president

This week in Trumponomics: Assessing President Biden

President Trump is officially the underdog in the 2020 elections.

Before the coronavirus arrived, Trump’s reelection bid looked reasonably solid. Unemployment was extremely low, incomes were rising and the stock market hit one record high after another. Many voters who didn’t like Trump personally could still say they felt better off under him. And as the 77-year-old Joe Biden emerged as the Democratic nominee, Trump faced a gaffe-prone opponent who arguably maked the 74-year-old incumbent seem young by comparison.

Now, however, Trump is in the worst skid of his presidency, with reelection slipping away. Trump’s faltering handling of the coronavirus crisis and the patchy efforts to control it by governors and mayors has pounded Trump’s approval rating and turned swing voters against him. A New York Times poll this week placed Biden ahead of Trump by 14 points nationwide, the widest lead so far for Biden in any major poll.

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Should President Trump quarantine himself after visiting hotspots?

President Trump may not be a civilian, but he remains a human being — and that means he is still susceptible to catching and spreading COVID-19.

The risk of each of those things happening runs higher for Trump than most humans given his intense travel schedule, his age (74), refusal to wear a mask and continued downplaying of the threat of the pandemic. Yahoo News medical contributor Dr. Dara Kass believes it’s time the president is more cautious not only to protect himself, but to signal to the public that COVID-19 continues to be a major health risk.

“It has been a consistent message of, you know, a lack of leadership. A consistent message to say that the rules don’t apply to me. And unfortunately, when he is coming from a hot spot like Arizona where he was on Tuesday and now coming to New Jersey, he’s potentially bringing the

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Will a president Joe Biden ruin your stock portfolio?

Signs are starting to emerge that the stock market is getting a little worried about how a president Joe Biden would impact corporate profits and by extension the valuations on equities.

“I think it’s [the election] starting to matter a little bit more to daily market performance. I would say really over the past few weeks as we’ve seen the betting odds increase of a Democratic sweep. So we’ve started to hear more discussions around what that means for corporate taxes and as a result, how we should be thinking about our earnings expectations further out. I think there’s also a thought around sector implications. Could we see slightly higher regulation for certain sectors in a Democratic sweep?,” explained JPMorgan Asset Management global market strategist Gabriella Santos on Yahoo Finance’s The First Trade.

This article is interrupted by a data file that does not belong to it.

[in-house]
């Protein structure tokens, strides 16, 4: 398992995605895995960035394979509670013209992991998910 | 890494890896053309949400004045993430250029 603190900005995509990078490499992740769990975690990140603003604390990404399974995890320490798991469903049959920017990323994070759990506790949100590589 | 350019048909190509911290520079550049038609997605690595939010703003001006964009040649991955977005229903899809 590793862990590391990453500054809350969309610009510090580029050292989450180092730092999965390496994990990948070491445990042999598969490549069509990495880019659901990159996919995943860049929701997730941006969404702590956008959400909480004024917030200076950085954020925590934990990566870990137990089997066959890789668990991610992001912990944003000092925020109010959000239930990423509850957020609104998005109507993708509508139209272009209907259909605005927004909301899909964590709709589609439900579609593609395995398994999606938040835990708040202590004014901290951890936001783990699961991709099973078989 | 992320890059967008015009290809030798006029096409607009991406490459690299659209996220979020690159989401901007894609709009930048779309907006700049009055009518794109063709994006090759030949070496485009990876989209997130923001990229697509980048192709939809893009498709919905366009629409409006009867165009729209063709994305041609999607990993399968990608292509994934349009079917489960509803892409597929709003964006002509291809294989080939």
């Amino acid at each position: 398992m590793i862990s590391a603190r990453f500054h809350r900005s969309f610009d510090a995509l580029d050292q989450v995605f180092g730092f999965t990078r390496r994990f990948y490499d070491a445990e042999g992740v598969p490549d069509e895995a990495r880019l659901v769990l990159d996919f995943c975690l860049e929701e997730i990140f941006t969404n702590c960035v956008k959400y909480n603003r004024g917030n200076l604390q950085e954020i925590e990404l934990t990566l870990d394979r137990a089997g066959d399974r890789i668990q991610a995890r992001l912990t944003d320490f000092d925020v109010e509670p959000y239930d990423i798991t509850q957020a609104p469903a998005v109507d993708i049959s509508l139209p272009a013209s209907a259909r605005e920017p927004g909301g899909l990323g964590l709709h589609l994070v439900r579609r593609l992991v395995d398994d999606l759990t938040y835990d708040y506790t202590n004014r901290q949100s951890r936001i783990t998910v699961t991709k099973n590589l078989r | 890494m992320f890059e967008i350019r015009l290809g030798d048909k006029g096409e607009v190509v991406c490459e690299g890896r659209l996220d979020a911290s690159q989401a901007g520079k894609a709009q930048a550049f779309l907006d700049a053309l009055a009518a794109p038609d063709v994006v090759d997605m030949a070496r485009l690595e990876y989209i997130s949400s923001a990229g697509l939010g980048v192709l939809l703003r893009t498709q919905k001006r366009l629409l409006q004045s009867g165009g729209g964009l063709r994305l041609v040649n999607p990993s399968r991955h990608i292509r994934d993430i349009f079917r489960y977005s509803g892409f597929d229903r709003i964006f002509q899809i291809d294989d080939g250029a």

The former vice president is currently ahead of President Trump in the presidential race by a whopping

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President Trump is great for your 401(k): strategist

The verdict is far from certain here, but Wall Street strategists continue to believe President Trump winning re-election would be better for your longer-term investments than a president Joe Biden (and most definitely, a “blue wave” sweeping through the House and Senate).

“I think President Trump is far better for the economy,” said veteran strategist Michael Lee of Michael Lee Strategy on Yahoo Finance’s The First Trade. “When you had the Biden/Obama recovery it was decent for the financial markets, but not so much for 401(k)s or those at the lower end.”

The president did his part to spark concerns on the part of households that own stocks at his rally in Tulsa, Oklahoma over the weekend. Trump noted several times that 401(k) plans would be at risk if he weren’t re-elected as president — it’s likely to be a mantra used at length by Trump on the campaign trail

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Business leaders fear ‘flaming on social media’ if they criticize President Donald Trump: Fast Company Editor-in-Chief

Many business leaders disapprove of President Donald Trump’s response to the coronavirus outbreak, but fear the consequences of saying so publicly — according to Stephanie Mehta, editor-in-chief of the business publication Fast Company.

In a newly released interview, taped on April 27, Mehta said many top executives find it “frustrating” they cannot criticize Trump over his handling of the pandemic due to potential damage for their company and personal backlash they may face online.

“It’s frustrating for a lot of leaders in business because they feel they can’t come out and call the president out on it,” says Mehta, a former business reporter at the Wall Street Journal and executive editor at Fortune.

“The consequences can be pretty great, not only to their business but also they become the subject of some pretty, pretty serious flaming on social media,” she adds.

Since Trump took office, he has sharply rebuked some

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